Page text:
• Core Function — Security cameras are mounted inside and outside of the home to keep a constant watch for safety. Many cameras record continuously and notify the homeowner when activity occurs. Just the presence of a camera is sometimes enough to deter a criminal.
  • How it Works — Today’s cameras offer continuous recording or motion-activated recording. Either way, they record video and often send real-time alerts. You’re the first to know if it is the pizza guy or a porch pirate on your property.
  • Key Features & Tech — The best cameras deliver HD image quality, mobile access with live-streaming, two-way voice, pan and tilt, and more.
  • Add-ons and Integrations — Many cameras integrate with existing home automation platforms like Nest, HomeKit, etc. You can configure your cameras with various rules, such as setting it to record every day at 3 p.m. when your kids get home from school.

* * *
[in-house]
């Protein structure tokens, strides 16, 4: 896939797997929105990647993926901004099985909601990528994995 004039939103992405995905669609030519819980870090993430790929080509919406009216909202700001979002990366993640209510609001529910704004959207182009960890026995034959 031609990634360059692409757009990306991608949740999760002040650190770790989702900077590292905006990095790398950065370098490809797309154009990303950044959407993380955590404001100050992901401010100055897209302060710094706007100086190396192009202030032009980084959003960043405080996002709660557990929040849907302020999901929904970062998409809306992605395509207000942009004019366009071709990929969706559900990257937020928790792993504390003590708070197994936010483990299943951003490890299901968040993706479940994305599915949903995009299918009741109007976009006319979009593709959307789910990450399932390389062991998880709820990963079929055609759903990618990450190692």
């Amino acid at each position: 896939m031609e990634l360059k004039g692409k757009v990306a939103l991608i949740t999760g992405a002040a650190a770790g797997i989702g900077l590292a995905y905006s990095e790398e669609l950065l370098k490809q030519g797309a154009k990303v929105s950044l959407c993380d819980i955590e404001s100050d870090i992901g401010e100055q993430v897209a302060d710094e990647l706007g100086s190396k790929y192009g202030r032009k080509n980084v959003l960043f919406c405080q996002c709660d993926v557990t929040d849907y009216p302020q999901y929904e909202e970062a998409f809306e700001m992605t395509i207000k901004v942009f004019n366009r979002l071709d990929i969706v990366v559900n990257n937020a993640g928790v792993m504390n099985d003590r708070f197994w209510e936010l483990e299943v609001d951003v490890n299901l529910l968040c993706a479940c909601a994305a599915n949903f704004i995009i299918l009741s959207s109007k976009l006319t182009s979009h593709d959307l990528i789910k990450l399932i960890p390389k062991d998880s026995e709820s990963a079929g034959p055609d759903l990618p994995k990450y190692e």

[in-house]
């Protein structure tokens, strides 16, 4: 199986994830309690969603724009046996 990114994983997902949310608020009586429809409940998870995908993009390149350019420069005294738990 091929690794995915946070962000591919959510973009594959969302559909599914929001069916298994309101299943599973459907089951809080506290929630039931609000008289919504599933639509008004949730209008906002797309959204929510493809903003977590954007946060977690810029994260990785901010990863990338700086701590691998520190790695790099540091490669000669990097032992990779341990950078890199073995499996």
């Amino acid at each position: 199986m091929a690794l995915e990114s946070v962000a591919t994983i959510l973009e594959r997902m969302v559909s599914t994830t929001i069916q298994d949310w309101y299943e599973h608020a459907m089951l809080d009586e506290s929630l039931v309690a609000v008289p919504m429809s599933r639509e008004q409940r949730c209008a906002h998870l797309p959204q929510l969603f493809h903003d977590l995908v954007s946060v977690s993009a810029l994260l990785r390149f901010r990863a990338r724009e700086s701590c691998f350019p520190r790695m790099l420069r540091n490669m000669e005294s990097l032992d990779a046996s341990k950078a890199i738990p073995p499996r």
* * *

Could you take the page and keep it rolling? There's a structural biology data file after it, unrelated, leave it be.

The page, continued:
Video Doorbells

Ring Video Doorbell 3

Ring Video Doorbell 3

  • Core Function — A first line of defense, video doorbells help to protect your home from package thieves and burglars. Many doorbell cams let you see and talk with front-stoop friends and visitors from virtually anywhere. Homeowners and neighbors have even used them to identify car thieves. With car theft on the rise, these cameras are a welcome tool for many.
  • How it Works — The easy DIY video doorbells replace your existing doorbell. They sport a small camera that either records video activity or takes still shots. In the simplest setups, you can access images yourself so you know what’s happening in and around your home. Some systems, though, allow you record footage you can then turn over to the police. Oh, and of course, it works like a doorbell, too.
  • Key Features & Tech — Mobile access, monitoring, and control via mobile app is perhaps the best feature to look for in a doorbell camera. Other features include HD image quality, cloud storage, night vision, two-way talk, and more.